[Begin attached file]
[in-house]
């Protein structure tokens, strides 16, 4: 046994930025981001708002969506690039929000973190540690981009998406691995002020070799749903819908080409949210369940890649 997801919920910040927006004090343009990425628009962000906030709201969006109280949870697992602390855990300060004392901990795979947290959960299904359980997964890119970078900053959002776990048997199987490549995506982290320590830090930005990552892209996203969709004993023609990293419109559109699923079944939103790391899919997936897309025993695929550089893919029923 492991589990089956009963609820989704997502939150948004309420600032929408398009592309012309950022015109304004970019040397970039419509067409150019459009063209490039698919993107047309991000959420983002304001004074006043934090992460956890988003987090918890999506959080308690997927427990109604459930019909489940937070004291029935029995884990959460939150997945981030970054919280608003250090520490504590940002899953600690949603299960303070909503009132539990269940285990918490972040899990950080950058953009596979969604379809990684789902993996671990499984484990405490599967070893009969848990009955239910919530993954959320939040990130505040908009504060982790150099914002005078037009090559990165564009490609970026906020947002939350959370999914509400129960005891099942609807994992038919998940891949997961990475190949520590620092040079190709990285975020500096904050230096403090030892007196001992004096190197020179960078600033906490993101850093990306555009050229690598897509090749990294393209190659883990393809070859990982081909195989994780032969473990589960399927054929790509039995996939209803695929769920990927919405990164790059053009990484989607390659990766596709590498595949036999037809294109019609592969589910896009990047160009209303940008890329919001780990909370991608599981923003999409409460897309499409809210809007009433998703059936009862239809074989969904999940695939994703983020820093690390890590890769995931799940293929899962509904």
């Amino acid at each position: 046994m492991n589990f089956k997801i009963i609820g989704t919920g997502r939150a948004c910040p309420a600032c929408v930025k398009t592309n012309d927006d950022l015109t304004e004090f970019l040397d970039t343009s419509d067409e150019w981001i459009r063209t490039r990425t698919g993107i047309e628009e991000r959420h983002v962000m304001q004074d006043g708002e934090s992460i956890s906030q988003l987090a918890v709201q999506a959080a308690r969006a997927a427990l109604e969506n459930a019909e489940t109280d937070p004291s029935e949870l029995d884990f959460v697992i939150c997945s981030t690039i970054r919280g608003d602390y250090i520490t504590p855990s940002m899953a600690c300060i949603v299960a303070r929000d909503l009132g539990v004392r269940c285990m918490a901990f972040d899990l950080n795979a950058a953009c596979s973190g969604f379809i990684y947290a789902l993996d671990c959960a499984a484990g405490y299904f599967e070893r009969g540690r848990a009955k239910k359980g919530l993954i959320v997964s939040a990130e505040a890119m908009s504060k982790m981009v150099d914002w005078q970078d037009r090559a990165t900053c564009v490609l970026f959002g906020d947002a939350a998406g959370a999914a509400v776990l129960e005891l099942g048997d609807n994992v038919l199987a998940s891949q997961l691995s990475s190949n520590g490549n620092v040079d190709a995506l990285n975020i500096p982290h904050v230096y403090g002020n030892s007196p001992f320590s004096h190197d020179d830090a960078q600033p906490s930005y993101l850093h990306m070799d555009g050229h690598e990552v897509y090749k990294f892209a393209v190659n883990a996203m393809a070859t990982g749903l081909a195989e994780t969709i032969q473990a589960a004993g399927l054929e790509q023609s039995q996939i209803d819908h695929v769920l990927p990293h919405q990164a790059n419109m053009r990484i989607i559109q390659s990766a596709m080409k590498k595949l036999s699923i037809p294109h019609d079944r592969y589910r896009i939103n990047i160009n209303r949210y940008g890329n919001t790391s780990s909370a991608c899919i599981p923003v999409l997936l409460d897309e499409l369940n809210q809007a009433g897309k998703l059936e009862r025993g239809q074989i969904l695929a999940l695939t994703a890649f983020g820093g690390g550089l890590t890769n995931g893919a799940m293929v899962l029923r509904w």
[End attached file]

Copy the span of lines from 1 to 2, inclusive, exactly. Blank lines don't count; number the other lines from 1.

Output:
[in-house]
């Protein structure tokens, strides 16, 4: 046994930025981001708002969506690039929000973190540690981009998406691995002020070799749903819908080409949210369940890649 997801919920910040927006004090343009990425628009962000906030709201969006109280949870697992602390855990300060004392901990795979947290959960299904359980997964890119970078900053959002776990048997199987490549995506982290320590830090930005990552892209996203969709004993023609990293419109559109699923079944939103790391899919997936897309025993695929550089893919029923 492991589990089956009963609820989704997502939150948004309420600032929408398009592309012309950022015109304004970019040397970039419509067409150019459009063209490039698919993107047309991000959420983002304001004074006043934090992460956890988003987090918890999506959080308690997927427990109604459930019909489940937070004291029935029995884990959460939150997945981030970054919280608003250090520490504590940002899953600690949603299960303070909503009132539990269940285990918490972040899990950080950058953009596979969604379809990684789902993996671990499984484990405490599967070893009969848990009955239910919530993954959320939040990130505040908009504060982790150099914002005078037009090559990165564009490609970026906020947002939350959370999914509400129960005891099942609807994992038919998940891949997961990475190949520590620092040079190709990285975020500096904050230096403090030892007196001992004096190197020179960078600033906490993101850093990306555009050229690598897509090749990294393209190659883990393809070859990982081909195989994780032969473990589960399927054929790509039995996939209803695929769920990927919405990164790059053009990484989607390659990766596709590498595949036999037809294109019609592969589910896009990047160009209303940008890329919001780990909370991608599981923003999409409460897309499409809210809007009433998703059936009862239809074989969904999940695939994703983020820093690390890590890769995931799940293929899962509904």